For now, you can still buy gasoline for 3 dollars a gallon or less in the U.S., but watch the markets this week. The shift underway might well be seismic. China just threw down on our t-bills.

Past Peak is riffing on a variation of the theme that the movie "Goodfellas" was a metaphor for the mafia like nature of the US government.
The still-missing body armor. The billions in cash "missing" in Iraq. No-bid contracts for Halliburton and the rest. A complete failure to even attempt reconstruction in Iraq or the Gulf Coast. And now Walter Reed and the rest of the military medical system.

It's tempting to chalk it up to incompetence. They want us to. And Dubya is nothing if not a poster child for the incompetence defense. But incompetence is way too passive an explanation. They're ravenous, vicious vultures, picking the bones clean. Tax cuts for the rich, private contracts for their cronies, and the rest of us can go screw ourselves.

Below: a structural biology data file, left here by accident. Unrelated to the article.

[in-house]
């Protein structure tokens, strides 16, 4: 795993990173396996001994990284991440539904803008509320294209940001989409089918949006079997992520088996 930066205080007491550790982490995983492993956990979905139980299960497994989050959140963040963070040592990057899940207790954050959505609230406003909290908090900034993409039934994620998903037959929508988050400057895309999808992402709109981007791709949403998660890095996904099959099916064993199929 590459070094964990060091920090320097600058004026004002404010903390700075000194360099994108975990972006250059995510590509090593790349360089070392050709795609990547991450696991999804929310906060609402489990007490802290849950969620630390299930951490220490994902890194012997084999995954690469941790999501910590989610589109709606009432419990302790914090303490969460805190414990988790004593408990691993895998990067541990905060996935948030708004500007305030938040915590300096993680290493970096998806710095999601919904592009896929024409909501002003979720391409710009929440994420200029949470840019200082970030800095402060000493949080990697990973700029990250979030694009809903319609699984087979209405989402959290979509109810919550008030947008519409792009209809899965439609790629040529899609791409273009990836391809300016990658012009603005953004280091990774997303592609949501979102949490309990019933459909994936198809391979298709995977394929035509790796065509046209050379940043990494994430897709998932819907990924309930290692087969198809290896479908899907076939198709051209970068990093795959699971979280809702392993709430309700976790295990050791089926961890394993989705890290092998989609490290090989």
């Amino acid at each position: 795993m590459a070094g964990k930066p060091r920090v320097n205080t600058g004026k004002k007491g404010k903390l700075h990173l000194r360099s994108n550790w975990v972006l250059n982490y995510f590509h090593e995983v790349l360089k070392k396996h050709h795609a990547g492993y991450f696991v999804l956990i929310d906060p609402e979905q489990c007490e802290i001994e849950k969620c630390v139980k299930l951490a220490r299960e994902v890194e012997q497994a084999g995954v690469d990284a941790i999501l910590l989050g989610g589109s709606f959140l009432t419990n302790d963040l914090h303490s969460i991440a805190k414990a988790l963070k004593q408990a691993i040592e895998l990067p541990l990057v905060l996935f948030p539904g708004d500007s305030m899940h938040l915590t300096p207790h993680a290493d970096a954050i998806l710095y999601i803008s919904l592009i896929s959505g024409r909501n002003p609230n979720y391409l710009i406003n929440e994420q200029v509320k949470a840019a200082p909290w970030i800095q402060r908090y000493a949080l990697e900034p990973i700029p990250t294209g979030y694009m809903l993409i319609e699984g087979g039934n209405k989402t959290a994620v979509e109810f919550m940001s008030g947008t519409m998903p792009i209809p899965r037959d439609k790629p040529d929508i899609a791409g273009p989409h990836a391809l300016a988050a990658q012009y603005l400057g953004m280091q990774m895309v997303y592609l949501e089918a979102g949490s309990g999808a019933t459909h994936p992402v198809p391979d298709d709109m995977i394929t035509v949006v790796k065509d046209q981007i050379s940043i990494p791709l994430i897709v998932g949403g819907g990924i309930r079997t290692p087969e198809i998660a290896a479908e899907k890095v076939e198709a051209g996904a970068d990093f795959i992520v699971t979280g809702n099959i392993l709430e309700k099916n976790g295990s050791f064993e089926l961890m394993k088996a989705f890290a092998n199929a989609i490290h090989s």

It reminds me of nothing so much as the scene in Goodfellas where the owner of the Bamboo Lounge takes mobster Paulie as a "partner." Ray Liotta's character says in voiceover:
Now the guy's got Paulie as a partner. Any problems, he goes to Paulie. Trouble with a bill, he can go to Paulie. Trouble with the cops, deliveries, Tommy, he can call Paulie. But now the guy's got to come up with Paulie's money every week. No matter what. Business bad? Fuck you, pay me. Oh, you had a fire? Fuck you, pay me. The place got hit by lightning, huh? Fuck you, pay me. Also, Paulie could do anything. Especially run up bills on the joint's credit. And why not? Nobody's gonna pay for it anyway. And as soon as the deliveries are made in the front door, you move the stuff out the back and sell it at a discount. You take a two hundred dollar case of booze and you sell it for a hundred. It doesn't matter. It's all profit. And then finally, when there's nothing left, when you can't borrow another buck from the bank or buy another case of booze, you bust the joint out. You light a match.